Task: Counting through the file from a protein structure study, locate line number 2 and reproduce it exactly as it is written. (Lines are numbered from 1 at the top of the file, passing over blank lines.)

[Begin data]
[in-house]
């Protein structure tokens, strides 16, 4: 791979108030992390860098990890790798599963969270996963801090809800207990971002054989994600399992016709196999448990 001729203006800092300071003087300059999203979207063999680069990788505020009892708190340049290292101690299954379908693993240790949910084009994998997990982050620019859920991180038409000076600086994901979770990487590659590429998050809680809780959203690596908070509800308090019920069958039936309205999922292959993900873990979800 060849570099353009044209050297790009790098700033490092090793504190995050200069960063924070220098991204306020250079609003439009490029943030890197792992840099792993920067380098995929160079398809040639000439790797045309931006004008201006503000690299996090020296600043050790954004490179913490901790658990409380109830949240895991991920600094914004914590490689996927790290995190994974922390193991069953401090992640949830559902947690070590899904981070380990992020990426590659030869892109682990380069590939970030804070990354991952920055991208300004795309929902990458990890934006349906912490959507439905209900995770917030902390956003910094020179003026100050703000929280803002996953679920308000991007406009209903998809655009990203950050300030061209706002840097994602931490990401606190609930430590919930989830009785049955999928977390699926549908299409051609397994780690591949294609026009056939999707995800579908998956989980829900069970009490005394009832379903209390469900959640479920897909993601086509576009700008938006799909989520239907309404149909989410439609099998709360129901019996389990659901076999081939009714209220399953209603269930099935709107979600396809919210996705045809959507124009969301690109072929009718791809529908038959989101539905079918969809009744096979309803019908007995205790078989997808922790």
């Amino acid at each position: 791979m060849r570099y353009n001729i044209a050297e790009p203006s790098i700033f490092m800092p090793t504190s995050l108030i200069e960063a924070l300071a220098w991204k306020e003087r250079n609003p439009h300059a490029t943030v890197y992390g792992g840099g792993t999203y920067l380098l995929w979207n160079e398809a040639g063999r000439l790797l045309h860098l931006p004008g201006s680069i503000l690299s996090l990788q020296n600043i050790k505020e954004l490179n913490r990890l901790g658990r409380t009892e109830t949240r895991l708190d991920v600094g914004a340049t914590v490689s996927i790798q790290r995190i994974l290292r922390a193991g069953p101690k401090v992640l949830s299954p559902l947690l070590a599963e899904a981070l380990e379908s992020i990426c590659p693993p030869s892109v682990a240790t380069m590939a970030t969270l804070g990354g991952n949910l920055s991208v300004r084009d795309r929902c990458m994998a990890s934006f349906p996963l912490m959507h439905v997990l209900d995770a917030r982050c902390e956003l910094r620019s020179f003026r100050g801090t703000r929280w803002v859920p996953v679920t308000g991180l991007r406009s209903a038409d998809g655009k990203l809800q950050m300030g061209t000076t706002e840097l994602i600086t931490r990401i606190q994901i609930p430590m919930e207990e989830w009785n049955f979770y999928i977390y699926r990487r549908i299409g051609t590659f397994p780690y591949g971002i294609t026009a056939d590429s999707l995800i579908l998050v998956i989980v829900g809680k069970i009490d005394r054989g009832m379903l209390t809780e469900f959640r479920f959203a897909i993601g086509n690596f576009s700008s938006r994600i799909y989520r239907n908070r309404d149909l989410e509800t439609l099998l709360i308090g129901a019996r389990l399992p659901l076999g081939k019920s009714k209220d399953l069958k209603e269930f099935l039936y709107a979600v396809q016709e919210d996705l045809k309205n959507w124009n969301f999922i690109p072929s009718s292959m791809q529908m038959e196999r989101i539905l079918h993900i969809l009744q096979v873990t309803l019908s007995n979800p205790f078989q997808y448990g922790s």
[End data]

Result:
């Protein structure tokens, strides 16, 4: 791979108030992390860098990890790798599963969270996963801090809800207990971002054989994600399992016709196999448990 001729203006800092300071003087300059999203979207063999680069990788505020009892708190340049290292101690299954379908693993240790949910084009994998997990982050620019859920991180038409000076600086994901979770990487590659590429998050809680809780959203690596908070509800308090019920069958039936309205999922292959993900873990979800 060849570099353009044209050297790009790098700033490092090793504190995050200069960063924070220098991204306020250079609003439009490029943030890197792992840099792993920067380098995929160079398809040639000439790797045309931006004008201006503000690299996090020296600043050790954004490179913490901790658990409380109830949240895991991920600094914004914590490689996927790290995190994974922390193991069953401090992640949830559902947690070590899904981070380990992020990426590659030869892109682990380069590939970030804070990354991952920055991208300004795309929902990458990890934006349906912490959507439905209900995770917030902390956003910094020179003026100050703000929280803002996953679920308000991007406009209903998809655009990203950050300030061209706002840097994602931490990401606190609930430590919930989830009785049955999928977390699926549908299409051609397994780690591949294609026009056939999707995800579908998956989980829900069970009490005394009832379903209390469900959640479920897909993601086509576009700008938006799909989520239907309404149909989410439609099998709360129901019996389990659901076999081939009714209220399953209603269930099935709107979600396809919210996705045809959507124009969301690109072929009718791809529908038959989101539905079918969809009744096979309803019908007995205790078989997808922790």